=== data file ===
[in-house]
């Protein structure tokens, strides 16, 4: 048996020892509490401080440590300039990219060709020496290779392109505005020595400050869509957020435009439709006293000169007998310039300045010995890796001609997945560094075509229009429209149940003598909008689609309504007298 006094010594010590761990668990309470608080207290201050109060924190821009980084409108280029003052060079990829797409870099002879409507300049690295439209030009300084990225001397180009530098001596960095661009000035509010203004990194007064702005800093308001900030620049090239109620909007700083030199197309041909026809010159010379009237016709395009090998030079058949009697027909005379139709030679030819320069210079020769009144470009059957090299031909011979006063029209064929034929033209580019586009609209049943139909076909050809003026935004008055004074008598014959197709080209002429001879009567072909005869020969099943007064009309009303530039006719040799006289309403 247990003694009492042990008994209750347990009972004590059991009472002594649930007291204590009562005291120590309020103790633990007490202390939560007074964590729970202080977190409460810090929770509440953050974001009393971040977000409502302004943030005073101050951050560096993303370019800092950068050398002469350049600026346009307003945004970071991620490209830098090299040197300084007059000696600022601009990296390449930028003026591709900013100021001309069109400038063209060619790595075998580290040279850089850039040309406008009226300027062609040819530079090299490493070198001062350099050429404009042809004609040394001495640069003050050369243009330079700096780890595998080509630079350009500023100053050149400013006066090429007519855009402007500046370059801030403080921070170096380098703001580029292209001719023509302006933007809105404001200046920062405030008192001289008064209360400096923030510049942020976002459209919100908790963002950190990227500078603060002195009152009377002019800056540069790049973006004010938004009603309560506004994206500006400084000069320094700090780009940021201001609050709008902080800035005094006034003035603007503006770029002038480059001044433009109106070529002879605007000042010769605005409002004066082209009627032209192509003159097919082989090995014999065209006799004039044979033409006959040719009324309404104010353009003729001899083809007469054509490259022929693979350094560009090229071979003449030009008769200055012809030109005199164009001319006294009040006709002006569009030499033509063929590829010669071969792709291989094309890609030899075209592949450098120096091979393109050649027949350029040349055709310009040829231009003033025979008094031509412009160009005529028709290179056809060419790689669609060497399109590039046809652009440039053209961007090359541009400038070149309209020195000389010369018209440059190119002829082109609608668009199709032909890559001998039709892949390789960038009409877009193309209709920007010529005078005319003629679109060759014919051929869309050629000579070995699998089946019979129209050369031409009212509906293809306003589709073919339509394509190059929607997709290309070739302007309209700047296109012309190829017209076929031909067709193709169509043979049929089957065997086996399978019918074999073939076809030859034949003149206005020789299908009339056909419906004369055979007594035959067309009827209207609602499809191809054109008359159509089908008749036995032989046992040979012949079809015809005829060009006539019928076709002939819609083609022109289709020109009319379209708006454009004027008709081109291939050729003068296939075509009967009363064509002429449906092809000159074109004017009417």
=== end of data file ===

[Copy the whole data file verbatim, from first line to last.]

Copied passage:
[in-house]
């Protein structure tokens, strides 16, 4: 048996020892509490401080440590300039990219060709020496290779392109505005020595400050869509957020435009439709006293000169007998310039300045010995890796001609997945560094075509229009429209149940003598909008689609309504007298 006094010594010590761990668990309470608080207290201050109060924190821009980084409108280029003052060079990829797409870099002879409507300049690295439209030009300084990225001397180009530098001596960095661009000035509010203004990194007064702005800093308001900030620049090239109620909007700083030199197309041909026809010159010379009237016709395009090998030079058949009697027909005379139709030679030819320069210079020769009144470009059957090299031909011979006063029209064929034929033209580019586009609209049943139909076909050809003026935004008055004074008598014959197709080209002429001879009567072909005869020969099943007064009309009303530039006719040799006289309403 247990003694009492042990008994209750347990009972004590059991009472002594649930007291204590009562005291120590309020103790633990007490202390939560007074964590729970202080977190409460810090929770509440953050974001009393971040977000409502302004943030005073101050951050560096993303370019800092950068050398002469350049600026346009307003945004970071991620490209830098090299040197300084007059000696600022601009990296390449930028003026591709900013100021001309069109400038063209060619790595075998580290040279850089850039040309406008009226300027062609040819530079090299490493070198001062350099050429404009042809004609040394001495640069003050050369243009330079700096780890595998080509630079350009500023100053050149400013006066090429007519855009402007500046370059801030403080921070170096380098703001580029292209001719023509302006933007809105404001200046920062405030008192001289008064209360400096923030510049942020976002459209919100908790963002950190990227500078603060002195009152009377002019800056540069790049973006004010938004009603309560506004994206500006400084000069320094700090780009940021201001609050709008902080800035005094006034003035603007503006770029002038480059001044433009109106070529002879605007000042010769605005409002004066082209009627032209192509003159097919082989090995014999065209006799004039044979033409006959040719009324309404104010353009003729001899083809007469054509490259022929693979350094560009090229071979003449030009008769200055012809030109005199164009001319006294009040006709002006569009030499033509063929590829010669071969792709291989094309890609030899075209592949450098120096091979393109050649027949350029040349055709310009040829231009003033025979008094031509412009160009005529028709290179056809060419790689669609060497399109590039046809652009440039053209961007090359541009400038070149309209020195000389010369018209440059190119002829082109609608668009199709032909890559001998039709892949390789960038009409877009193309209709920007010529005078005319003629679109060759014919051929869309050629000579070995699998089946019979129209050369031409009212509906293809306003589709073919339509394509190059929607997709290309070739302007309209700047296109012309190829017209076929031909067709193709169509043979049929089957065997086996399978019918074999073939076809030859034949003149206005020789299908009339056909419906004369055979007594035959067309009827209207609602499809191809054109008359159509089908008749036995032989046992040979012949079809015809005829060009006539019928076709002939819609083609022109289709020109009319379209708006454009004027008709081109291939050729003068296939075509009967009363064509002429449906092809000159074109004017009417």